by Tim Patterson & J. Buechenstein
The concept of terroir is one of the most controversial in the wine industry. That flavor and aroma are impacted by climate, soil conditions, and aspect is generally accepted; but to what degree might a wine possess a distinct sense of place? "For every advocate there is a skeptic."
This book provides a collection of essays and research written by winemakers, scientists, and wine critics that offer a full spectrum of the points of view in support and in criticism of the concept of terroir. Some of the voices represented include Matt Kramer on "The Notion of Terroir;" Harold McGee and Daniel Patterson from "Talk Dirt to Me;" Mark Matthews, "A Brief History of Plant Biology in Relation to Terroir;" and Robert Pincus, "Wine, Place, and Identity in a Changing Climate."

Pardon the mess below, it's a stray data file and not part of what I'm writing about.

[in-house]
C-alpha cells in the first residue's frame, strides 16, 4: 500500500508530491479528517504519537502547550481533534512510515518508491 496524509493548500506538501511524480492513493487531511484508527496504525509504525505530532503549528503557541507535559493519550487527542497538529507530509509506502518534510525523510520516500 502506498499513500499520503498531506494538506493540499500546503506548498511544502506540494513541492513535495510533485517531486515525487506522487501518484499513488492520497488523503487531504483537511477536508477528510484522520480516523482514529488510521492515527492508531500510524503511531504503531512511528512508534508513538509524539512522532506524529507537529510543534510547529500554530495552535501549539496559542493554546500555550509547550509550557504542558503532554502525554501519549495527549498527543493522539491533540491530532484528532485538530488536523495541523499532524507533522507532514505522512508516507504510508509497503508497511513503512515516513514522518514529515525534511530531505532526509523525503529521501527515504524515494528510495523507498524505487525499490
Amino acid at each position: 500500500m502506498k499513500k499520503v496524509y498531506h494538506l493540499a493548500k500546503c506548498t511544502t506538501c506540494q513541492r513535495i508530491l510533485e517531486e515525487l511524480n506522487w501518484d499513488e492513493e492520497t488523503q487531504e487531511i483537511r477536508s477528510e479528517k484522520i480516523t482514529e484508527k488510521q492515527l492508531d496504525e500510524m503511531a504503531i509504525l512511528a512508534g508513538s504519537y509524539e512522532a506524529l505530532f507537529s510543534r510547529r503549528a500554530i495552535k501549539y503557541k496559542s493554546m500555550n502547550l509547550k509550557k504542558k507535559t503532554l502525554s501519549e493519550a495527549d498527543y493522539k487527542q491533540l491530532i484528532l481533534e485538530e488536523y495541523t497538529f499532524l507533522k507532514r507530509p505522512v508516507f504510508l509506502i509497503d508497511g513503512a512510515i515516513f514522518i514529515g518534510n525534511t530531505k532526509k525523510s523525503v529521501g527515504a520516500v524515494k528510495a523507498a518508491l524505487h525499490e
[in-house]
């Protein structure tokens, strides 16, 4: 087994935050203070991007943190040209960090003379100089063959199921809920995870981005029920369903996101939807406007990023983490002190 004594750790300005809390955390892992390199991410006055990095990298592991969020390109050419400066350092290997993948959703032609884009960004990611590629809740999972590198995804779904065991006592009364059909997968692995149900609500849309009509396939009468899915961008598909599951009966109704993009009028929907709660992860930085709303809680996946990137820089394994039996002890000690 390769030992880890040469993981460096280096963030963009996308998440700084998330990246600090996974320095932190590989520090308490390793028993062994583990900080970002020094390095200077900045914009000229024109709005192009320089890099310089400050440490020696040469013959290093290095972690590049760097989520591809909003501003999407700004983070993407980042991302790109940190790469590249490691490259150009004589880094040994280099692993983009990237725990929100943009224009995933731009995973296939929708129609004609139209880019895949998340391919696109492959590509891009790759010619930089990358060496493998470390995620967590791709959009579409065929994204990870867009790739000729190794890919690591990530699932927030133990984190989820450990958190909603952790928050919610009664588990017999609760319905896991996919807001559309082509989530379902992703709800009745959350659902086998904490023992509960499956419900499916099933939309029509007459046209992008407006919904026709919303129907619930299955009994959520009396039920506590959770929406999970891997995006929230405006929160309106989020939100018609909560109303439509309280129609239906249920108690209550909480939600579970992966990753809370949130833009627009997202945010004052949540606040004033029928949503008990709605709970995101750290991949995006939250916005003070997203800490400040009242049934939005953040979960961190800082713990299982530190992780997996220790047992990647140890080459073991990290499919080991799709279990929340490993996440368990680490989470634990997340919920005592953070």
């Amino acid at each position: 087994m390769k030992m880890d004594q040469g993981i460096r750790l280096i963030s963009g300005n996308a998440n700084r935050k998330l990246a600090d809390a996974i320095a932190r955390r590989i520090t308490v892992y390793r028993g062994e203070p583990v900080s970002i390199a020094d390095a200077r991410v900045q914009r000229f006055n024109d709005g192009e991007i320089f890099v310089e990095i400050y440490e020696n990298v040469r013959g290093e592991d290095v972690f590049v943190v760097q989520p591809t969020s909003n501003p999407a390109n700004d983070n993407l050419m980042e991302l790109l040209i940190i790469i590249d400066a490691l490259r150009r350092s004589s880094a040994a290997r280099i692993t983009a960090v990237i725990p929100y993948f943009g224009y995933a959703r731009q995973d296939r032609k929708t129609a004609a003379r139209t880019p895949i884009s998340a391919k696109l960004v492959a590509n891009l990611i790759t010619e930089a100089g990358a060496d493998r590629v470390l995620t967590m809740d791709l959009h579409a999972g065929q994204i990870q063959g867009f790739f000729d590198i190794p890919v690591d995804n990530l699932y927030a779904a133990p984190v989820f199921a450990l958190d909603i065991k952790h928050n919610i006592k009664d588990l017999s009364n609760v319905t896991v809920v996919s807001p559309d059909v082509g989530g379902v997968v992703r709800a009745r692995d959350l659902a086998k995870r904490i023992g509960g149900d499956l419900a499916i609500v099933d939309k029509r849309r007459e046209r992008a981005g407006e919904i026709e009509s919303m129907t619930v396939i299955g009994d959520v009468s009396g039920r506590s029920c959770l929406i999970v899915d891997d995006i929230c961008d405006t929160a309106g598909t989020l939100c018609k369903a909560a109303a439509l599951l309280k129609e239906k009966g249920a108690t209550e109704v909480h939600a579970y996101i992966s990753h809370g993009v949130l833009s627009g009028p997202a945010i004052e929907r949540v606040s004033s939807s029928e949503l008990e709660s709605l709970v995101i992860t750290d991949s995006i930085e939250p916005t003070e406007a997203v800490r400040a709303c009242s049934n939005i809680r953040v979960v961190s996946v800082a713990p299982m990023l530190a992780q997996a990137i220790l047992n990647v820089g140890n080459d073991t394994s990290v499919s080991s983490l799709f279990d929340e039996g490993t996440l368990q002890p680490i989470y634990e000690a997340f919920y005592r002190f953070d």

Tim Patterson was an award-winning home winemaker and author of several books including Home Winemaking for Dummies and Concannon: The First One Hundred and Twenty-five Years. He was also a columnist for Wines & Vines and a contributor to numerous books, magazines, and websites.
John Buechsenstein is a winemaker and wine educator. He is past president of the American Society for Enology and Viticulture and coauthor of the Standardized System of Wine Aroma Terminology, among other titles.
approximately 300 pages plus substantial bibliography. Academic in nature but approachable and engaging for professionals and serious enthusiasts.